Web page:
Finishing Furloughs and Focusing on Forums
Last Friday brought some welcome news, not just for the hundreds of thousands of furloughed federal workers and contractors but for anyone invested in our nation’s scientific enterprise. When the president signed a three-week continuing resolution ending the longest government shutdown in history, it meant that many scientists and researchers around the country could get back to doing what they do best – pushing American scientific knowledge and innovation forward. Unfortunately, the impacts of the 35-day partial shutdown will be felt in the ocean science community for months, possibly even years, to come. I hope the important work that began again today will continue unabated beyond February 15, when congressional leaders and the president must reach an agreement to keep all the government’s lights on, laboratories open, and research enterprise sailing ahead. Plunging our federal science agencies into darkness and despair once again will do nothing to help us remain the global leader in science and technology as we seek to increase sustainability, prosperity, and security around our oceanic planet.
Speaking of sustainability, prosperity, and (food) security, last week we also released the proceedings document from our 2018 Industry Forum (hosted in collaboration with Meridian Institute), U.S. Offshore Aquaculture: Will We Fish or Cut Bait? While you can read the entire document here, one topic remained clear throughout the day-long discussion. While the practice has many potential benefits (from growth of the blue economy to enhanced global food security), any efforts to advance the offshore finfish aquaculture industry in the United States must balance rigorous, science-based environmental protections with a federal regulatory and permitting system that encourages entrepreneurial investment. I look forward to working with stakeholders to take the next steps to put this into practice and make offshore finfish aquaculture a science-based, environmentally responsible, financially viable industry.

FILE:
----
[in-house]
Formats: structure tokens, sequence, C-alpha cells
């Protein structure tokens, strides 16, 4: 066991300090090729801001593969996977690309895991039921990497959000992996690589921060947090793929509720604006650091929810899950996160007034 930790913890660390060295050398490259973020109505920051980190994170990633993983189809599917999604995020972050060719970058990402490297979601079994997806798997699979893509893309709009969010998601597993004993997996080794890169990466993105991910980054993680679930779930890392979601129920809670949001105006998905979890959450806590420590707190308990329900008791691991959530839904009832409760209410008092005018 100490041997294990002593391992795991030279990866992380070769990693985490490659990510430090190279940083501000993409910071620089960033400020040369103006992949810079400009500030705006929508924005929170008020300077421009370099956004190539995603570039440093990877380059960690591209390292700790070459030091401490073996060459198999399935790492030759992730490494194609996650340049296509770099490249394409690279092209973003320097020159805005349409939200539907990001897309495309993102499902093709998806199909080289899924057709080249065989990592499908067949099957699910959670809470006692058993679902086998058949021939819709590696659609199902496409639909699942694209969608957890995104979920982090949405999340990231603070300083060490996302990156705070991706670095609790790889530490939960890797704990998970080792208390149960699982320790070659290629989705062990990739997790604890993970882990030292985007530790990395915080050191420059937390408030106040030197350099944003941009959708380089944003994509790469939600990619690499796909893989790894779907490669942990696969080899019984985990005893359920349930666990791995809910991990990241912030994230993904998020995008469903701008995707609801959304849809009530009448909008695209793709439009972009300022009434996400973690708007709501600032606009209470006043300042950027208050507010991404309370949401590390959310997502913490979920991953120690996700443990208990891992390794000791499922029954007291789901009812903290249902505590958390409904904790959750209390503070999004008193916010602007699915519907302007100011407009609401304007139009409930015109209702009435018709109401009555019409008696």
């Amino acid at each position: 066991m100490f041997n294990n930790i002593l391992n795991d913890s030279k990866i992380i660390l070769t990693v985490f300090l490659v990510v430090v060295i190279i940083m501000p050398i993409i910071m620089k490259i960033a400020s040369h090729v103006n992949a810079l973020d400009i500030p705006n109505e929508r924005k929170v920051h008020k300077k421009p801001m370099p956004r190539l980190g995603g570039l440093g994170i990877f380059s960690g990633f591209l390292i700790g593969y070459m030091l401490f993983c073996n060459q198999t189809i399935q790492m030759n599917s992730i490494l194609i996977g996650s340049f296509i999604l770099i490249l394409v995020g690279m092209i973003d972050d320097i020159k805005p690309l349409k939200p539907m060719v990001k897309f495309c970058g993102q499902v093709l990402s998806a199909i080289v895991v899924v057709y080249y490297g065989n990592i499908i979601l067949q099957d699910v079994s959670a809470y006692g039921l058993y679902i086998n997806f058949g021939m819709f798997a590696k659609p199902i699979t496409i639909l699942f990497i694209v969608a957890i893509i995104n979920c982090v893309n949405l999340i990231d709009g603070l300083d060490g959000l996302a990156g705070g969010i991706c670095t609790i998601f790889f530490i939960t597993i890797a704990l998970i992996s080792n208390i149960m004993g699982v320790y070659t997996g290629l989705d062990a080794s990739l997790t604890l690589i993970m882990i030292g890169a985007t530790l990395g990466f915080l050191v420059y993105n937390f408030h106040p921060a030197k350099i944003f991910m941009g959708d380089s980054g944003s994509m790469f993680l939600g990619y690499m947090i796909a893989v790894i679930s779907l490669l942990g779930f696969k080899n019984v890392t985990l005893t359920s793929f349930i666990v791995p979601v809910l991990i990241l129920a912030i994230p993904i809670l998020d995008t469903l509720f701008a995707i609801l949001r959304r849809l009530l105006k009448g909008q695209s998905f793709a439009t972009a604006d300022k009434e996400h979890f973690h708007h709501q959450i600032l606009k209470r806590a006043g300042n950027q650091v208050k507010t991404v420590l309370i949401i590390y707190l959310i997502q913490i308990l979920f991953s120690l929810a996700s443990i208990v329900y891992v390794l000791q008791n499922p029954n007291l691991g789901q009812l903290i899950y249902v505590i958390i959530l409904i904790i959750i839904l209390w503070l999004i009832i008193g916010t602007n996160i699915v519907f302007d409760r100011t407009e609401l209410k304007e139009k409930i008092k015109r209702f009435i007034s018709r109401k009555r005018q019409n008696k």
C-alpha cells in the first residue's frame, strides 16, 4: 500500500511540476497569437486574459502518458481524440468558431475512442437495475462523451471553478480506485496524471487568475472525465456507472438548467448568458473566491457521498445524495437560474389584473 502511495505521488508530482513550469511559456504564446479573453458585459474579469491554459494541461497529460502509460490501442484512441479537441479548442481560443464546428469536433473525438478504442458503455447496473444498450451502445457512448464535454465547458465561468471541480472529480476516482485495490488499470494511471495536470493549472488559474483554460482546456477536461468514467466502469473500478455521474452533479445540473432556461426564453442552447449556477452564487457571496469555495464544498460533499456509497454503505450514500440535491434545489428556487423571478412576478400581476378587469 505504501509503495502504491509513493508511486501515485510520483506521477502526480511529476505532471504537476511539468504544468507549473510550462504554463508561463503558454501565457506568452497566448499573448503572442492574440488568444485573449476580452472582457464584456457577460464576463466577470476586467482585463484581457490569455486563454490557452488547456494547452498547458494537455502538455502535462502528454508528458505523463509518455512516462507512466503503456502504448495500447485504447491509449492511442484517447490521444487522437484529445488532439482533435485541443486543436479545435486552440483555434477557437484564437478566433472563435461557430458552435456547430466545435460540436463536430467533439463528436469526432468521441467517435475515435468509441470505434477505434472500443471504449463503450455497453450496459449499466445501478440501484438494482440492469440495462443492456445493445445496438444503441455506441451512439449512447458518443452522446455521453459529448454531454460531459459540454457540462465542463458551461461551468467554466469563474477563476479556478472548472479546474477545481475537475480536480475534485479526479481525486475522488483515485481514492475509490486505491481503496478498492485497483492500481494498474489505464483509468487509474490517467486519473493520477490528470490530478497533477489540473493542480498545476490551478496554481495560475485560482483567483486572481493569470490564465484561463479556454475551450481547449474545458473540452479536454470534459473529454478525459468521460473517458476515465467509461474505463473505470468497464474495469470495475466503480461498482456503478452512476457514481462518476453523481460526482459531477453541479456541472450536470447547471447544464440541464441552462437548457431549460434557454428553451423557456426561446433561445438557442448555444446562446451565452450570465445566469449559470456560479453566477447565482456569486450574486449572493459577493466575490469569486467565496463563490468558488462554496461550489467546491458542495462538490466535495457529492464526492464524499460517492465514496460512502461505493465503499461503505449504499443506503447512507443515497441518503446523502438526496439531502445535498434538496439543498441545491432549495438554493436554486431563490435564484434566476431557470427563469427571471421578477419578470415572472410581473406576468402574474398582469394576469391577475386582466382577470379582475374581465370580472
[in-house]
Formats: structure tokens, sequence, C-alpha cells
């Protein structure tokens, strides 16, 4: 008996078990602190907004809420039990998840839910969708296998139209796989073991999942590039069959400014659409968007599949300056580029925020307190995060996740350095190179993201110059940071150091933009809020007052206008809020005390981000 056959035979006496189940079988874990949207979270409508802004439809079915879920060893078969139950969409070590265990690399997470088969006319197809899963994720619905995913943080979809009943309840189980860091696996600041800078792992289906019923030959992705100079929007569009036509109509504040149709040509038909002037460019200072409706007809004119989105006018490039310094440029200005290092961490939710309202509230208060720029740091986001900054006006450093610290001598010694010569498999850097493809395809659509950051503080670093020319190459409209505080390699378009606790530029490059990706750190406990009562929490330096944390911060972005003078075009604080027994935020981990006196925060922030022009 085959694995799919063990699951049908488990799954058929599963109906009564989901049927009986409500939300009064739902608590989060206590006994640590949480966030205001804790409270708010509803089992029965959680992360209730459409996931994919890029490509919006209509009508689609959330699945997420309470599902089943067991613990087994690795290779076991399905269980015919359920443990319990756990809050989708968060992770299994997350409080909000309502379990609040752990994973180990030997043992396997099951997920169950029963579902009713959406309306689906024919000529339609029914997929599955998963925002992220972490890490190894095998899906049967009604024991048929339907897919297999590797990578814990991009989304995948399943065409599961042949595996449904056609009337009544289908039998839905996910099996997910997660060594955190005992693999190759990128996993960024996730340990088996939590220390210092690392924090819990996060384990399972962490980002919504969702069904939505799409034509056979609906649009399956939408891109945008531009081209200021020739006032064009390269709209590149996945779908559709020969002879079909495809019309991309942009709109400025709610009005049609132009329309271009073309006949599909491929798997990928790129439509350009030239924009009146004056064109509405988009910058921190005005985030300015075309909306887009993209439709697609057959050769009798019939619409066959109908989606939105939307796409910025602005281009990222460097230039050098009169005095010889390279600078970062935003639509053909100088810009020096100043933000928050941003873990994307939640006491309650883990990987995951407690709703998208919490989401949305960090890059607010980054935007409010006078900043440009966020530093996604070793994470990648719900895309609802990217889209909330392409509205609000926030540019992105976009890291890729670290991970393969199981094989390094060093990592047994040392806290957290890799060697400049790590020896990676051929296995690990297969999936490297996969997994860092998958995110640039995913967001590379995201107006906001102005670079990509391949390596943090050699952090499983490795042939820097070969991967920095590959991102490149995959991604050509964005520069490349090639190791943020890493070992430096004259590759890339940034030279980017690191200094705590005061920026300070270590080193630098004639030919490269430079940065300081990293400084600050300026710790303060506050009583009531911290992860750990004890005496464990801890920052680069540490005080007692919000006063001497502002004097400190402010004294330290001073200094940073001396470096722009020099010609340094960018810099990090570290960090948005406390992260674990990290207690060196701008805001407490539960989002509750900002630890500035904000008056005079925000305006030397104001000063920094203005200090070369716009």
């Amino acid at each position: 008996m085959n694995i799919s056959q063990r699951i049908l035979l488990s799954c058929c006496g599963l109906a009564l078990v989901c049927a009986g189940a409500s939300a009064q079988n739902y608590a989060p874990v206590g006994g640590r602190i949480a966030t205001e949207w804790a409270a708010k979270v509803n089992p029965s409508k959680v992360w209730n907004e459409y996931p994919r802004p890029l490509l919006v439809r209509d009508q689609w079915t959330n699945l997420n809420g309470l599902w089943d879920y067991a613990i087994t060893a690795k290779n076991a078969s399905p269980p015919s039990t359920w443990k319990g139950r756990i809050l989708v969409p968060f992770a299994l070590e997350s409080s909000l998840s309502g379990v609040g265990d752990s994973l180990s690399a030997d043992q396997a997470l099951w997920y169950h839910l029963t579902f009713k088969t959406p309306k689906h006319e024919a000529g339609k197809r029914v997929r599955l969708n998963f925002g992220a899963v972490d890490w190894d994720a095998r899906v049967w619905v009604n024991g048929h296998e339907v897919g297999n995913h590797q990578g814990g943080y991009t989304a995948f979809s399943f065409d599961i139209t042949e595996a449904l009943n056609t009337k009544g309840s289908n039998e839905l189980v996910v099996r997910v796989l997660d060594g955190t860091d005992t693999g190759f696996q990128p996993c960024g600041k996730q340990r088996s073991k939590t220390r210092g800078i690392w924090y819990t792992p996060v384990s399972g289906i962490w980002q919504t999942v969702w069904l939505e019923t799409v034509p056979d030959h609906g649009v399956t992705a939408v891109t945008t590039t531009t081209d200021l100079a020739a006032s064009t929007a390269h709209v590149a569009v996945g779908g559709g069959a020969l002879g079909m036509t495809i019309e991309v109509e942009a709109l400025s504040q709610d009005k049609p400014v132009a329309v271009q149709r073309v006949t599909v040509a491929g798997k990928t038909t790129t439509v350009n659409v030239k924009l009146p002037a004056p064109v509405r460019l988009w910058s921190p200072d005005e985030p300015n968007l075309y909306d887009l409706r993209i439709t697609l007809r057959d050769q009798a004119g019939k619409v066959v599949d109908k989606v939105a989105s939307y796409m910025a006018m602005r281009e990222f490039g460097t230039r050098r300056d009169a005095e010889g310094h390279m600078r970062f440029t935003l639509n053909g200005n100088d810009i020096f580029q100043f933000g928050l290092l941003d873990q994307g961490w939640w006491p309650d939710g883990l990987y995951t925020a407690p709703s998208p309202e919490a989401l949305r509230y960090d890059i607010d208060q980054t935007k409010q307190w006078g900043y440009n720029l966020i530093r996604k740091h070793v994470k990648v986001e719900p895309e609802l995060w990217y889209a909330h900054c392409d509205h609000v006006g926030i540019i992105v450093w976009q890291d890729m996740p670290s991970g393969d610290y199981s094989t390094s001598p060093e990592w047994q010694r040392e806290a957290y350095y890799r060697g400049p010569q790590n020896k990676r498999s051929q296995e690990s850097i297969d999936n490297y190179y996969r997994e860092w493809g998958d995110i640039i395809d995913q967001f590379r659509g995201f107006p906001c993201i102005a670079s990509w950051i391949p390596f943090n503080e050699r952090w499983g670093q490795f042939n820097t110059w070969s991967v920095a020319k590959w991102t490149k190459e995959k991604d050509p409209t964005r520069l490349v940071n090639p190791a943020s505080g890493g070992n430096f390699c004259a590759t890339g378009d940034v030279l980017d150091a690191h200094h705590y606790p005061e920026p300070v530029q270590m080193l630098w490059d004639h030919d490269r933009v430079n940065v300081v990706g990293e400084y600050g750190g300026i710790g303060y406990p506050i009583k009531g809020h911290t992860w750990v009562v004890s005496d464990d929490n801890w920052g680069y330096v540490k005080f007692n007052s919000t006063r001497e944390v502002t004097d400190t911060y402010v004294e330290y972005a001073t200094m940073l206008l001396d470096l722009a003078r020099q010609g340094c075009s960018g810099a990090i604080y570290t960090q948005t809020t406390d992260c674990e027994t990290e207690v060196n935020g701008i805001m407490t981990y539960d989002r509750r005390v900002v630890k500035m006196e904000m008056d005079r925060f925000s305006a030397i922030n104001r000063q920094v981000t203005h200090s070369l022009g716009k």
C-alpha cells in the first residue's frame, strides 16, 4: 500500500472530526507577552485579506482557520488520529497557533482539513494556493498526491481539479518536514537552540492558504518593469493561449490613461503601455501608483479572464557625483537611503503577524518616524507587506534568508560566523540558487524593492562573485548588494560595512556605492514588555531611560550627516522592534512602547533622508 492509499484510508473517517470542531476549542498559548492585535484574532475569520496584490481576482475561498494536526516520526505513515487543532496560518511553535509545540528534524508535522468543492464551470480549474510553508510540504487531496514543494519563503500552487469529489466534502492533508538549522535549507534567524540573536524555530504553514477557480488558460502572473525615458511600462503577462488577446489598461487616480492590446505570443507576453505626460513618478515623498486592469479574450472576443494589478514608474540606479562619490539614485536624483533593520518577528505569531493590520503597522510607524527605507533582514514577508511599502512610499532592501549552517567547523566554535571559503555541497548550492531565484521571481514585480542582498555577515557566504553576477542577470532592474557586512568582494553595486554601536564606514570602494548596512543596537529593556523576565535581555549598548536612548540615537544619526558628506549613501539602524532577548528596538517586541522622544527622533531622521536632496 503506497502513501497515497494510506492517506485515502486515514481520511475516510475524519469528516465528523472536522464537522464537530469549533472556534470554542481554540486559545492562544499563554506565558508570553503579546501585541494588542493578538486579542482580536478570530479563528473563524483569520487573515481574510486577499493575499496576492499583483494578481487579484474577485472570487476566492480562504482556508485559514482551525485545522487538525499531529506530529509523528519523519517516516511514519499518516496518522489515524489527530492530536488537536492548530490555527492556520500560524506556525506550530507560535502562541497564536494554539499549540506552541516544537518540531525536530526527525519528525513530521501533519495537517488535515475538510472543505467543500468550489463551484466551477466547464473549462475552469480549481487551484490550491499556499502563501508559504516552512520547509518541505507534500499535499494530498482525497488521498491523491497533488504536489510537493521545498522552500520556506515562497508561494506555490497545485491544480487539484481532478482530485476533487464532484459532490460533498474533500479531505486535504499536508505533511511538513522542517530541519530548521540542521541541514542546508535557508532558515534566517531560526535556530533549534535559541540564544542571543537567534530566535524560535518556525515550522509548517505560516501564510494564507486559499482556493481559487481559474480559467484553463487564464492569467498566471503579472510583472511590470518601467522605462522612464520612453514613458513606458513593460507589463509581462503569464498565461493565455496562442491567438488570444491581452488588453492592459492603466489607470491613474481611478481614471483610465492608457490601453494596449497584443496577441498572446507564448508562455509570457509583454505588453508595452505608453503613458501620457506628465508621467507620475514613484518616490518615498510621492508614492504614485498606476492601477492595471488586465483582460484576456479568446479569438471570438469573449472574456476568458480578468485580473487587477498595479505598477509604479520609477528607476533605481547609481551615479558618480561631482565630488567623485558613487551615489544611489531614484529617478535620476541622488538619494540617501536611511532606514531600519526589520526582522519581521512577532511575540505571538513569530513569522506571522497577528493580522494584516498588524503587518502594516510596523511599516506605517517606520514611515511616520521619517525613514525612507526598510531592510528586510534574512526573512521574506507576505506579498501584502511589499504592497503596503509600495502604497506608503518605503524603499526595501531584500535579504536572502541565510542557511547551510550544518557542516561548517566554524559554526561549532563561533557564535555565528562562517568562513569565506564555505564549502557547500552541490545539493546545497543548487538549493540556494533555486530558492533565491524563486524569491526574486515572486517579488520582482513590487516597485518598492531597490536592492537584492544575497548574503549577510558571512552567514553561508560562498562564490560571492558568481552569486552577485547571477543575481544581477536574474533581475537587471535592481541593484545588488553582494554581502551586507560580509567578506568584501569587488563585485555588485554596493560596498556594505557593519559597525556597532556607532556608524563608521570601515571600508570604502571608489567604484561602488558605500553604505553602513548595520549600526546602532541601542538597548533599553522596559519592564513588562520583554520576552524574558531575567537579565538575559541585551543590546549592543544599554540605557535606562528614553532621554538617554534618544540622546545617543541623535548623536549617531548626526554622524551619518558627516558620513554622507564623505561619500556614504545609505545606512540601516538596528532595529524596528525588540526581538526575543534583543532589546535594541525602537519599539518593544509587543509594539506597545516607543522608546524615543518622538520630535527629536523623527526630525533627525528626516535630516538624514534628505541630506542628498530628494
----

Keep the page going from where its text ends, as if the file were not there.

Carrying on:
For Zombie Microbes, Deep-Sea Buffet is Just Out of Reach
Far below the ocean floor, sediments are teeming with bizarre zombie-like microbes. Although they’re technically alive, they grow in slow motion, and can take decades for a single cell to divide—something their cousins at the surface do in a matter of minutes. A new study from the Woods Hole Oceanographic Institution (WHOI) is beginning to pick apart how they survive by examining their source of “food”—nearby molecules of organic carbon. The study helps further our understanding of the limitations of life on Earth and could help inform how life might exist on other planets.
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